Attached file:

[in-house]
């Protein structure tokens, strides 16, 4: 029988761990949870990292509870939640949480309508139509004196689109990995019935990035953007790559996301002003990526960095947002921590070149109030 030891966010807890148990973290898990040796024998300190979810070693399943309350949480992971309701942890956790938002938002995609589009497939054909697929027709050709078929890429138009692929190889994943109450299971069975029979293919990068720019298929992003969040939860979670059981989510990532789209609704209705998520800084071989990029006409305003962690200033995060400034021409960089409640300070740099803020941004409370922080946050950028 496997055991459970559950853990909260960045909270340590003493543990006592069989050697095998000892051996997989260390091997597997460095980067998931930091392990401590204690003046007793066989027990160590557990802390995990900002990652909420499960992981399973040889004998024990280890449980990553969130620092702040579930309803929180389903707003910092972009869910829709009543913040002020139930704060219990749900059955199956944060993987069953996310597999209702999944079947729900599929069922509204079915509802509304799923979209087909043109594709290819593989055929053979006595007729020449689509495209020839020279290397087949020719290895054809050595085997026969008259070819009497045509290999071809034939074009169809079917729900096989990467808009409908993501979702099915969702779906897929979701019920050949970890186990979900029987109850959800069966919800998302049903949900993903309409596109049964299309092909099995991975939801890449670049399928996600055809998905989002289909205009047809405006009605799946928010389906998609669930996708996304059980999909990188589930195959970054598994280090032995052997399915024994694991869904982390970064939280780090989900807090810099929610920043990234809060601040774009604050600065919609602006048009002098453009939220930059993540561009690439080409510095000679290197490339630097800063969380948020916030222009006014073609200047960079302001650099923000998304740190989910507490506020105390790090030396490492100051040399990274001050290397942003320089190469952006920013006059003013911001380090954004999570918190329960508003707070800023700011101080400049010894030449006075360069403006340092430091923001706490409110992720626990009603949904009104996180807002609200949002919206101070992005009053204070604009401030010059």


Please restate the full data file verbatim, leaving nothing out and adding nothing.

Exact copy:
[in-house]
């Protein structure tokens, strides 16, 4: 029988761990949870990292509870939640949480309508139509004196689109990995019935990035953007790559996301002003990526960095947002921590070149109030 030891966010807890148990973290898990040796024998300190979810070693399943309350949480992971309701942890956790938002938002995609589009497939054909697929027709050709078929890429138009692929190889994943109450299971069975029979293919990068720019298929992003969040939860979670059981989510990532789209609704209705998520800084071989990029006409305003962690200033995060400034021409960089409640300070740099803020941004409370922080946050950028 496997055991459970559950853990909260960045909270340590003493543990006592069989050697095998000892051996997989260390091997597997460095980067998931930091392990401590204690003046007793066989027990160590557990802390995990900002990652909420499960992981399973040889004998024990280890449980990553969130620092702040579930309803929180389903707003910092972009869910829709009543913040002020139930704060219990749900059955199956944060993987069953996310597999209702999944079947729900599929069922509204079915509802509304799923979209087909043109594709290819593989055929053979006595007729020449689509495209020839020279290397087949020719290895054809050595085997026969008259070819009497045509290999071809034939074009169809079917729900096989990467808009409908993501979702099915969702779906897929979701019920050949970890186990979900029987109850959800069966919800998302049903949900993903309409596109049964299309092909099995991975939801890449670049399928996600055809998905989002289909205009047809405006009605799946928010389906998609669930996708996304059980999909990188589930195959970054598994280090032995052997399915024994694991869904982390970064939280780090989900807090810099929610920043990234809060601040774009604050600065919609602006048009002098453009939220930059993540561009690439080409510095000679290197490339630097800063969380948020916030222009006014073609200047960079302001650099923000998304740190989910507490506020105390790090030396490492100051040399990274001050290397942003320089190469952006920013006059003013911001380090954004999570918190329960508003707070800023700011101080400049010894030449006075360069403006340092430091923001706490409110992720626990009603949904009104996180807002609200949002919206101070992005009053204070604009401030010059």